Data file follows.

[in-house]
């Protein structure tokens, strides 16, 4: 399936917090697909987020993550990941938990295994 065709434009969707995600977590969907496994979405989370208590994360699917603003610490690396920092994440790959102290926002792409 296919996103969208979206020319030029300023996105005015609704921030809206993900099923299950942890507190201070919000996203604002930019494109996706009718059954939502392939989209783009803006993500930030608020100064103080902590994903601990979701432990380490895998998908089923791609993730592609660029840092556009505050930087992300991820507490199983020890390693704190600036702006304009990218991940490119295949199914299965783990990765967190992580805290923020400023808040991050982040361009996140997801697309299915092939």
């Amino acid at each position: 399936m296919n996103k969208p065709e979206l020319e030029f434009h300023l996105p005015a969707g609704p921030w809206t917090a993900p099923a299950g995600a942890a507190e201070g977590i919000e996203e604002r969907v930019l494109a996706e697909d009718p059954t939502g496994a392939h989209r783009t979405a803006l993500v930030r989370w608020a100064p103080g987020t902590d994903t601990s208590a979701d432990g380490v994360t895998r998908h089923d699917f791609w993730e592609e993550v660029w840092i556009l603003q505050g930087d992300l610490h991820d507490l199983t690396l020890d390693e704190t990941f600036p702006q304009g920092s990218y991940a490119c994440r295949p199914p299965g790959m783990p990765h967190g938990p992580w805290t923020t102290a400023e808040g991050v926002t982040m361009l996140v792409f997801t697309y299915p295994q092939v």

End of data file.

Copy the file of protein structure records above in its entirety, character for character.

[in-house]
């Protein structure tokens, strides 16, 4: 399936917090697909987020993550990941938990295994 065709434009969707995600977590969907496994979405989370208590994360699917603003610490690396920092994440790959102290926002792409 296919996103969208979206020319030029300023996105005015609704921030809206993900099923299950942890507190201070919000996203604002930019494109996706009718059954939502392939989209783009803006993500930030608020100064103080902590994903601990979701432990380490895998998908089923791609993730592609660029840092556009505050930087992300991820507490199983020890390693704190600036702006304009990218991940490119295949199914299965783990990765967190992580805290923020400023808040991050982040361009996140997801697309299915092939």
């Amino acid at each position: 399936m296919n996103k969208p065709e979206l020319e030029f434009h300023l996105p005015a969707g609704p921030w809206t917090a993900p099923a299950g995600a942890a507190e201070g977590i919000e996203e604002r969907v930019l494109a996706e697909d009718p059954t939502g496994a392939h989209r783009t979405a803006l993500v930030r989370w608020a100064p103080g987020t902590d994903t601990s208590a979701d432990g380490v994360t895998r998908h089923d699917f791609w993730e592609e993550v660029w840092i556009l603003q505050g930087d992300l610490h991820d507490l199983t690396l020890d390693e704190t990941f600036p702006q304009g920092s990218y991940a490119c994440r295949p199914p299965g790959m783990p990765h967190g938990p992580w805290t923020t102290a400023e808040g991050v926002t982040m361009l996140v792409f997801t697309y299915p295994q092939v």